A factor, functionally characterized by its capacity to stabilize the normally labile classical pathway C3-converting complex of the classical pathway of complement, has been isolated from the serum of one patient with a case of acute glomerulonephritis, subsequent to a cutaneous infection. The factor confers long-lived stabilization of classical pathway C3 convertase complexes formed both in the solid (sensitized sheep erythrocytes bearing activated C̄1̄ and the classical pathway C3 convertase) and fluid phase. The half-life of such stabilized C3-cleaving enzymes extended beyond several hours at 37°C. The stabilizing activity was associated with a protein fraction immunochemically identified as immunoglobulin (Ig)G, a sizeable population of which exhibited a gamma chain of 60,000 daltons. The IgG-associated stabilizing activity was found to bind to the classical pathway C3 convertase enzyme via a fragment bearing the antigen-binding site of the molecule [F(ab)2 and F(ab)]. Such binding was demonstrable for classical pathway and not for alternative pathway C3 convertase. Thus, the stabilizing factor behaves like an autoantibody to the C3-converting complex of the classical pathway of complement. The binding of the antibody to the enzyme affords protection of the latter against decay-degradation. By analogy with the nephritic factor of the alternative pathway situation where IgG autoantibodies specifically bind to alternative pathway C3 convertase enzymes and protect them from degradation, the functionally unusual IgG in our patient was designated as the nephritic factor of the classical pathway. Indirect evidence suggests that nephritic factor of the classical pathway-IgG might be of the IgG3 subclass.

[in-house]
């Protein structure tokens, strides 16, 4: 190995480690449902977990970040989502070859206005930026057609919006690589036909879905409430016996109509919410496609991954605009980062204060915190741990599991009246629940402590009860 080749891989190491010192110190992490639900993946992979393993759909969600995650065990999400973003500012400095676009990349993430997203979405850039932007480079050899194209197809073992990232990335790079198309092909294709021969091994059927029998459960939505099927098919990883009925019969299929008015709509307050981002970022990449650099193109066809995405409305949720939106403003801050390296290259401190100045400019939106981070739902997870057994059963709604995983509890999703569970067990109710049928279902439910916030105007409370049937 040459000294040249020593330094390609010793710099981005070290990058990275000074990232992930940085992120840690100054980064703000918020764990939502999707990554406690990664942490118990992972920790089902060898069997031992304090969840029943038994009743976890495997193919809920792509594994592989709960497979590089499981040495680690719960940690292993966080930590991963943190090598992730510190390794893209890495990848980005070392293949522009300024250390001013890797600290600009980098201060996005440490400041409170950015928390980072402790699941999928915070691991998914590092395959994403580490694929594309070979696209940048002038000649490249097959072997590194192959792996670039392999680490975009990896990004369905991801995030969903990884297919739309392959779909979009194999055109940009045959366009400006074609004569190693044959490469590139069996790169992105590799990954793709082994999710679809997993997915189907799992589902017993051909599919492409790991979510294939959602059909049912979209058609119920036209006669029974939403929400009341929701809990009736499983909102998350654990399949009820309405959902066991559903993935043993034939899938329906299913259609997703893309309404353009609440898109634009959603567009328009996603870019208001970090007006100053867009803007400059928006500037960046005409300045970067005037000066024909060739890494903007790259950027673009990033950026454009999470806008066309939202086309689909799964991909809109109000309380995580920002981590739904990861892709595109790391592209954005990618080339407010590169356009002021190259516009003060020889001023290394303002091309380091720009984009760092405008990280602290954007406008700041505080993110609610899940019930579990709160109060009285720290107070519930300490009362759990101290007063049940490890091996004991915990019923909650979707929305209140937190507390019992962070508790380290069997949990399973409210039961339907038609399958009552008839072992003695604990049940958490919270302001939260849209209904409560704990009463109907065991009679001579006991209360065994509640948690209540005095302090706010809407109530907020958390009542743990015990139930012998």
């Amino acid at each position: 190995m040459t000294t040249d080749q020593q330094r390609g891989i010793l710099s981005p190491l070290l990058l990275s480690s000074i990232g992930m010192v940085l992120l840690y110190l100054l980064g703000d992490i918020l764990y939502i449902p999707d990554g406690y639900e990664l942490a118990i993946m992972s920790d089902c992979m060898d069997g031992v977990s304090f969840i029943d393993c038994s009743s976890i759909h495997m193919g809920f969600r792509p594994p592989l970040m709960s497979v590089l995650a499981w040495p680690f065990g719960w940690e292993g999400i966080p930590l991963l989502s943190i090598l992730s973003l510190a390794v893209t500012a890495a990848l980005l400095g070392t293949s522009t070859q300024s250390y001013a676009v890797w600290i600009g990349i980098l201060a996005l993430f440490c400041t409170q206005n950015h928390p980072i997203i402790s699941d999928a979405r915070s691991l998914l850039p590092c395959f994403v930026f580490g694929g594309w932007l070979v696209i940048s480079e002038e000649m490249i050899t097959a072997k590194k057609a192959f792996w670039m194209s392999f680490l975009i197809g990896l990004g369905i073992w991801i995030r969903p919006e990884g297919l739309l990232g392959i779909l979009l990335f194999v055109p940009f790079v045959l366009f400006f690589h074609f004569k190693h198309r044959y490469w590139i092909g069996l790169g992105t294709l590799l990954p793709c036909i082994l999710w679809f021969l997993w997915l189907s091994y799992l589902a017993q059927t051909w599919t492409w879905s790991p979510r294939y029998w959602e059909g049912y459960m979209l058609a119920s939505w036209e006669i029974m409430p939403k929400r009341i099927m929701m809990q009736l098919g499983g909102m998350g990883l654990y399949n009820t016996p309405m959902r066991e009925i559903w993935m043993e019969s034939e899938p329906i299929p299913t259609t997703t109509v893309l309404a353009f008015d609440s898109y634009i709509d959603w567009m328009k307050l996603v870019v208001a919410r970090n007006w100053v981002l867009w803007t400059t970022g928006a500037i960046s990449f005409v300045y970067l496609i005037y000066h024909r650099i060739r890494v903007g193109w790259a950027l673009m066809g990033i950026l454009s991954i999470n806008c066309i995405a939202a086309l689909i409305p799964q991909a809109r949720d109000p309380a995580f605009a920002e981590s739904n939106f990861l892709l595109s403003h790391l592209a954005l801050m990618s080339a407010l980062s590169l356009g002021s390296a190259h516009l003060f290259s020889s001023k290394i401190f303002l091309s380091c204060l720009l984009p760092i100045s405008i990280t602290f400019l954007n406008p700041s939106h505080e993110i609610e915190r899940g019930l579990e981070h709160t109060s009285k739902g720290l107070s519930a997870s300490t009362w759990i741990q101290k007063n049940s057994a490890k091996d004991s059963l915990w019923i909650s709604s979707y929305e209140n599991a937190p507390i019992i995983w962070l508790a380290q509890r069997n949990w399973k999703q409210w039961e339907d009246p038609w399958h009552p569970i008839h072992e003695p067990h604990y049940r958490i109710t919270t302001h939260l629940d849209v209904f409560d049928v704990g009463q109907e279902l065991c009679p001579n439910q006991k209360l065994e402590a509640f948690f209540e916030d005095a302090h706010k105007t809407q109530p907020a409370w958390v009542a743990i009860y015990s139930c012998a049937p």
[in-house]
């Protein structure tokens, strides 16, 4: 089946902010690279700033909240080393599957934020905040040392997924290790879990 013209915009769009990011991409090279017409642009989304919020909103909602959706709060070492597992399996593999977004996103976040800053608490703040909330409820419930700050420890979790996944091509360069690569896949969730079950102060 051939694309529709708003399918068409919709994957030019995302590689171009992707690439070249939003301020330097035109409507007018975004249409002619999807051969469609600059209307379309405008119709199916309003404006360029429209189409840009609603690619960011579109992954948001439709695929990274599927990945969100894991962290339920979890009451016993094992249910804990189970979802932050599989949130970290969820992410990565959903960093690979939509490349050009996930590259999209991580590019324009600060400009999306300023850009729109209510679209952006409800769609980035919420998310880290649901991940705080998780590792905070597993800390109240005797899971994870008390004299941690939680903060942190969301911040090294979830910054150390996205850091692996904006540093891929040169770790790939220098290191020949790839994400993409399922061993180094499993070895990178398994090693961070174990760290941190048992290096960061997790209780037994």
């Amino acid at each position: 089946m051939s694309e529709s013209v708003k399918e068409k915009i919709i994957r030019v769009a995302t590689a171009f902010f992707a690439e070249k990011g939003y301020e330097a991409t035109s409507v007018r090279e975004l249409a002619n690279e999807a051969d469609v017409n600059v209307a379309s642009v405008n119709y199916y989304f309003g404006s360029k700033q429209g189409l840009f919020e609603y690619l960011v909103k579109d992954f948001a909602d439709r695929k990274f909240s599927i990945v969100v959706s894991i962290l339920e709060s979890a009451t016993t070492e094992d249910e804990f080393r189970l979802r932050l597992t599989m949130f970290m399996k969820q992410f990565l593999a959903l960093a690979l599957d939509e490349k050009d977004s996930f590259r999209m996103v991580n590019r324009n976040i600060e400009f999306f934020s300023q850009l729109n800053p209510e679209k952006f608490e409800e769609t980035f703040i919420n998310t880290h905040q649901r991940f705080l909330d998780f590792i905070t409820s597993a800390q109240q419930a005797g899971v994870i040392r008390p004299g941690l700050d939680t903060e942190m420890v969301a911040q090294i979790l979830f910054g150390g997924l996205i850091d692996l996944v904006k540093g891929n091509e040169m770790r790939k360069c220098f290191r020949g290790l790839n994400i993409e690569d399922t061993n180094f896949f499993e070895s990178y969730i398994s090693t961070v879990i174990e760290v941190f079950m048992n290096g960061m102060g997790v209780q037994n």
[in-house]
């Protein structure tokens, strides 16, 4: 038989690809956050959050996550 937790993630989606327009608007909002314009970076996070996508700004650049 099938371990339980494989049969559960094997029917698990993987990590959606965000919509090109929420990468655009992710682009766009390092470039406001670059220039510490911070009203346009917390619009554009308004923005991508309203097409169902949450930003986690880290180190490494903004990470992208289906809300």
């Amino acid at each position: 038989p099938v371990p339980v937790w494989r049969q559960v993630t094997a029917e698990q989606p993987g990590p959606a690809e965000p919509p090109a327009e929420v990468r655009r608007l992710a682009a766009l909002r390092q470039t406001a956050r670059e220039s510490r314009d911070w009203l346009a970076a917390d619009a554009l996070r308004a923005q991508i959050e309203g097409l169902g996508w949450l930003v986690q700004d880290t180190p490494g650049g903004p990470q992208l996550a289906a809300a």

L. Halbwachs, M. Leveillé, Ph. Lesavre, S. Wattel, J. Leibowitch